Were You Arrested in Texas and Need Help? Check Out Our FAQs

A face-to-face meeting with Walter Reaves will help answer all of your questions, but until then, here are a few of the most frequently asked questions we hear.

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  • How do you know whether you committed an assault, and if so how serious is it?

    Assault in Texas is a unique offense because it encompasses charges that can be extremely minor, to conduct that causes serious bodily injury or even death.

    Assault is defined in Section 22.01 of the Texas Penal Code. As with many offenses, it can be committed in several different ways. Those include:

    • intentionally, knowingly or recklessly causing bodily injury to another, including one's spouse
    • intentionally or knowingly threatening another with imminent bodily injury, including one's spouse
    • or intentionally or knowingly causing physical contact with another when the person knows or should reasonably believe that the other will regard the contact as offensive or provocative

    That basically means that you can commit an assault by either causing bodily injury to another or threatening imminent bodily injury to another. An offense committed in either of those two ways is a class A misdemeanor.

    Since you commit an assault be either causing or threatening bodily injury, you have to know how bodily injury is defined; it's not the understanding of what most people have when they refer to bodily injury.

    Bodily injury is defined in Section 1.07 of the Texas Penal Code as "physical pain, illness or any impairment of physical condition". So basically if you hit someone and they say it caused them pain, you have committed an assault. The State doesn't have to prove an actual physical injury - such as a bruise, cut, abrasion or broken bone. In fact, assaults can be proved without any actual physical evidence at all.

    The last way to commit assault is surprising to most people. You commit an assault if you physically contact someone and you either know or should reasonably believe that the person will regard the contact as offensive or provocative. So if you grab someone in a club or in public, that could be an assault. This type of assault also includes contact where there was no "bodily injury". So if you get in an argument and shove someone out of the way, that could be an assault.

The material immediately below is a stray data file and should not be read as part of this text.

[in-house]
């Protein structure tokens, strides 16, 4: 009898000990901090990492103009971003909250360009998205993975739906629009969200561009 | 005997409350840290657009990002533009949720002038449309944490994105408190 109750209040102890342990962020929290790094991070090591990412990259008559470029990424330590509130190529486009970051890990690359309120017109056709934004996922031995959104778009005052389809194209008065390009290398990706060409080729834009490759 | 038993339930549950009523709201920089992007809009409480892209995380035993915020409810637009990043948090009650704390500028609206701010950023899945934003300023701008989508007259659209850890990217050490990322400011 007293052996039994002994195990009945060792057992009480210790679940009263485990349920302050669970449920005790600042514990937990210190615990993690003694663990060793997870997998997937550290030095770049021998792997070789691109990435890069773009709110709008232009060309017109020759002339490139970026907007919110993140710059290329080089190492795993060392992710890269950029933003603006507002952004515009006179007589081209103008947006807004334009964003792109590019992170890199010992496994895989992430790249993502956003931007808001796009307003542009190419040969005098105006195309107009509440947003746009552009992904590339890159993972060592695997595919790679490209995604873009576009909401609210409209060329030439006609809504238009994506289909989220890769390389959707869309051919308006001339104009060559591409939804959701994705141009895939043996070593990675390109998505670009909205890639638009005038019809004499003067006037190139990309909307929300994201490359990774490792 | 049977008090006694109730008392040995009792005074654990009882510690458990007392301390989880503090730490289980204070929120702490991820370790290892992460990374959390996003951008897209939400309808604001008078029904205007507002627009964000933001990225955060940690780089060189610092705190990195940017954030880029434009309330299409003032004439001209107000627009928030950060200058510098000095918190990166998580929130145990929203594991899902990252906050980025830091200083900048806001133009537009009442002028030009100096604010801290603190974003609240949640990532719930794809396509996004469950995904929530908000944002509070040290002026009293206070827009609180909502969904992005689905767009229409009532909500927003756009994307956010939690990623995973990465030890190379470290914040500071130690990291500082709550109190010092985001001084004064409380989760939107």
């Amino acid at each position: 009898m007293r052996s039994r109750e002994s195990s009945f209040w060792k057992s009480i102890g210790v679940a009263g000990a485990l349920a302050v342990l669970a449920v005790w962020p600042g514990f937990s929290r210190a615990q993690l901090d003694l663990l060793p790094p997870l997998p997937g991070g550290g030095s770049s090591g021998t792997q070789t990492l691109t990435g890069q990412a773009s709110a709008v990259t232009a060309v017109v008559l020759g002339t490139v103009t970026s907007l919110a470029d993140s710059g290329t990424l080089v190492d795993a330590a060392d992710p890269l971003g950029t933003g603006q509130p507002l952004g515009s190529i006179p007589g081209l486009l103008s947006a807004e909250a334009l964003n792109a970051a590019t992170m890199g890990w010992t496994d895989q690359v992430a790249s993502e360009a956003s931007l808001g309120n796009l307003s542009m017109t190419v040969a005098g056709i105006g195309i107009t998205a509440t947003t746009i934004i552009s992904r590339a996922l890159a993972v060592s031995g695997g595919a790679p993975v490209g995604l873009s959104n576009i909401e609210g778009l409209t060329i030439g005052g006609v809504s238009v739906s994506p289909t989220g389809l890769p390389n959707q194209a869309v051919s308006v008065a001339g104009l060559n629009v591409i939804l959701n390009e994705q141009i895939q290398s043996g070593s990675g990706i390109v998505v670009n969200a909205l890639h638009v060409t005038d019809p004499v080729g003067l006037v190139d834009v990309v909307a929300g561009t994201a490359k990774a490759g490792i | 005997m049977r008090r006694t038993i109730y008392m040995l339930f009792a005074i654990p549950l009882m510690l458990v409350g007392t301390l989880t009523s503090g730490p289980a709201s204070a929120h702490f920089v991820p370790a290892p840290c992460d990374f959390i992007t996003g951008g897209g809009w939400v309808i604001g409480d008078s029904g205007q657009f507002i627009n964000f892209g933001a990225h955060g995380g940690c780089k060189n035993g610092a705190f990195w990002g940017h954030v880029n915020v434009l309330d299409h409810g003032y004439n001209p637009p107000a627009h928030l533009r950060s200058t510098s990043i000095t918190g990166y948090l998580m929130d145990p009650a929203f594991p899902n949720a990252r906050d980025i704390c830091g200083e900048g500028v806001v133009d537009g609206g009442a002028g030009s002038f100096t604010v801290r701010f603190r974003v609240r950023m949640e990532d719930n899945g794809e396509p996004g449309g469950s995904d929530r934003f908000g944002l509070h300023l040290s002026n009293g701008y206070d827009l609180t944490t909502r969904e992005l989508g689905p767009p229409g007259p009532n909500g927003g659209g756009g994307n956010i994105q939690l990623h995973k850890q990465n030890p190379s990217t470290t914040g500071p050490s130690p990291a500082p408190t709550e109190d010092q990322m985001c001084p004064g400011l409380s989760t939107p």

This last type of assault - offensive physical contact - is often referred to as a "Class C" assault. That's because it's a class C misdemeanor. You can't be sentenced to jail for such offenses, but you can be fined.

    While assault is generally a misdemeanor, it can be raised to a felony in some situations. For more information on the difference between simple assault and aggravated assault, you can read this post.

    If you have been charged with assault in Waco, Texas or the surrounding areas, and need an attorney, contact our office to schedule an appointment.

  • What is the difference between simple assault and aggravated assault in Texas?

    When an individual is charged with a certain kind of assault, he may be confused as to what it actually all means. Were you charged with simple assault or aggravated assault, but you don't understand the difference between the two? Here are the basic differences:

    The biggest difference is that simple assaults are classified as misdemeanors, while aggravated assaults are classified as felonies. Misdemeanors carry small fines and little to no jail time, while felonies may be punished with significant fines and lengthy prison sentences. A felony can also affect a person's life forever, as it can ruin his chances at jobs, voting, buying firearms, and even traveling outside of the country.

    Simple assault encompasses minor injuries, touching, and threatening words or behavior. The alleged victim of the assault has to truly fear being hurt by the actions and words of the other person.

    Aggravated assault involves serious injuries or the addition of weapons into the equation. Even if someone aimed a gun at another person with no intention of pulling the trigger, that could be considered aggravated assault.

    The bottom line is that you don't want to be charged either with simple assault or with aggravated assault because neither one will have any kind of positive impact on your life. Texas takes assault cases very seriously, and you could face steep fines and jail time.

    If you have been charged with assault in Texas and would like help from a criminal defense attorney, contact Waco assault defense lawyer Walter Reaves for a free consultation by calling 254-296-0020.